Recovery from Orthognathic Surgery
Orthognathic, or jaw surgery, is typically done to fix any irregularities in the upper and the lower jaw. They can realign or reshape parts of the jaw for cosmetic reasons or to improve their function. While there are many reasons to undergo jaw surgery, the most common of them are injuries to the maxillofacial region, TMJ disorder, a cross or underbite, receding jaws, and Pierre Robin sequence.
A jaw surgery is not a single event. In other words, the entire procedure can take several months or even years in some cases. Patients may need orthodontic treatment before and after the surgery for up to a year depending on the nature of the procedure. If you are scheduled for a jaw surgery and would like to learn more about the process in general, we can help you. At Beaverton Oral Surgeons, our staff takes great pride in educating each patient so they feel confident when taking the next steps in the treatment.
What is Orthognathic Surgery?
Orthognathic surgeries are carried out by oral and maxillofacial surgeons who will team up with orthodontic surgeons to carry out the procedure. The surgery is mainly done to realign the upper and the lower jaw and make them more symmetrical so they look and function naturally. While some people may be born with jaws that do not line up properly, making it difficult to eat or speak, others may suffer deformities due to injuries or medical conditions.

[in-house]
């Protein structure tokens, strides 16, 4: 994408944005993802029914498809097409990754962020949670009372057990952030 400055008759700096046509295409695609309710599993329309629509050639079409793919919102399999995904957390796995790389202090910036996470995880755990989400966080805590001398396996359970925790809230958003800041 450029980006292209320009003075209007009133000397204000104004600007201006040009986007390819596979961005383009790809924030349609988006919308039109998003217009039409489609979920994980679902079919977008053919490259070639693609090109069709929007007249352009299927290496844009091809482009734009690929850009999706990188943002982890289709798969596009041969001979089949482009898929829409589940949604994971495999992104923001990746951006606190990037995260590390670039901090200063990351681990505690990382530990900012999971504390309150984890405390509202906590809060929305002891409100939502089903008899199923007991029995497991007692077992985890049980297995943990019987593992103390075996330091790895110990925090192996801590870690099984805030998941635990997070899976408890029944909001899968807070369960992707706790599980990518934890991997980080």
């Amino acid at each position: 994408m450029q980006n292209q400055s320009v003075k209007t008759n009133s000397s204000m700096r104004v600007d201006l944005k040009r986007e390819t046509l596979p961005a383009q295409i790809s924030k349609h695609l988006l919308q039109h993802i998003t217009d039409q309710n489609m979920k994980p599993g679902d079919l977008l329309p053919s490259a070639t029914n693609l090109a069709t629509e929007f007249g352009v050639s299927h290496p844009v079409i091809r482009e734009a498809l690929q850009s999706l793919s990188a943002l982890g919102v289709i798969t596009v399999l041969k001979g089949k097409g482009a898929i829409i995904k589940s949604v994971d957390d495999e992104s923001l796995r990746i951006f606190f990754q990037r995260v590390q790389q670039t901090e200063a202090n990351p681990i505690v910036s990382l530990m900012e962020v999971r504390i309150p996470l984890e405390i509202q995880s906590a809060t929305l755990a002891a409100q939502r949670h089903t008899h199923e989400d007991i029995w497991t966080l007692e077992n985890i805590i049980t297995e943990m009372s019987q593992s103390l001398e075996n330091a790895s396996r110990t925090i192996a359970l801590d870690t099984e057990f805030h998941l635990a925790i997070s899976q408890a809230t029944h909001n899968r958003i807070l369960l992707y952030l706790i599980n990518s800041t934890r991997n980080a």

24 Hours After the Surgery
You may still be under the influence of anesthesia for a few hours after the surgery is concluded. Lightheadedness, pain and swelling around the mouth, and numbness in certain areas of the mouth are common experiences for patients who have undergone jaw surgery. You may be asked to spend a few more days at the hospital in case your doctor needs to keep you under supervision longer. They will write you a prescription for pain relievers and anti-inflammatory medicines to bring down the pain and swelling.
Aftercare and Recovery
To ease the process of recovery, you may be given a splint to place in your mouth that will help you train your mouth muscles to get used to the new position of the jaws. You will be asked to wear the splint at all times except when eating and brushing your teeth. You should keep ice packs in your fridge just in case the swelling or pain gets any worse.
With the splint in your mouth and swelling, you may have difficulty in talking. The splint will be removed about eight months after the surgery. If you have braces, you can continue to wear them until your dentist says so. Once they are removed, you will likely need to wear a retainer to keep your jaw in the new position. You will also be given directions on oral hygiene and eating habits that must be followed for the best outcome.
At Beaverton Oral Surgeons, we soar to provide the best dental services to all of our patients. If you are dealing with a crossbite, underbite, or are unhappy with the shape of your jaw, we can come up with a suitable treatment plan for you.